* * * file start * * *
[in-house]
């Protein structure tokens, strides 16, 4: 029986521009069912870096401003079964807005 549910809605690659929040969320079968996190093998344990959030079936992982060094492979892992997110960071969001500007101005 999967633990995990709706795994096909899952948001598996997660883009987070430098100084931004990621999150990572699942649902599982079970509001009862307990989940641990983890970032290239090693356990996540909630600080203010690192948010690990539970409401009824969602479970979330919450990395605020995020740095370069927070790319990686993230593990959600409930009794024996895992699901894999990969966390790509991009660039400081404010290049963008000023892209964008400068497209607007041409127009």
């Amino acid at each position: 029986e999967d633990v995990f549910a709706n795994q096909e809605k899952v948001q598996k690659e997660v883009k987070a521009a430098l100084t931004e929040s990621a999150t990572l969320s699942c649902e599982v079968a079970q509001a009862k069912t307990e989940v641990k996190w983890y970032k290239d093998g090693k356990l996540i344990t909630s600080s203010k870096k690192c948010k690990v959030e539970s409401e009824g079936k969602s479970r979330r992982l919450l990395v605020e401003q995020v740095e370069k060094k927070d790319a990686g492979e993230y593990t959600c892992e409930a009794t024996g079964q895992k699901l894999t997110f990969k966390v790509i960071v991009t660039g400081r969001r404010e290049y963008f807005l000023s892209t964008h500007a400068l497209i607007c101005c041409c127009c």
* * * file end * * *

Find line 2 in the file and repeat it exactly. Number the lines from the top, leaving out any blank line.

């Protein structure tokens, strides 16, 4: 029986521009069912870096401003079964807005 549910809605690659929040969320079968996190093998344990959030079936992982060094492979892992997110960071969001500007101005 999967633990995990709706795994096909899952948001598996997660883009987070430098100084931004990621999150990572699942649902599982079970509001009862307990989940641990983890970032290239090693356990996540909630600080203010690192948010690990539970409401009824969602479970979330919450990395605020995020740095370069927070790319990686993230593990959600409930009794024996895992699901894999990969966390790509991009660039400081404010290049963008000023892209964008400068497209607007041409127009």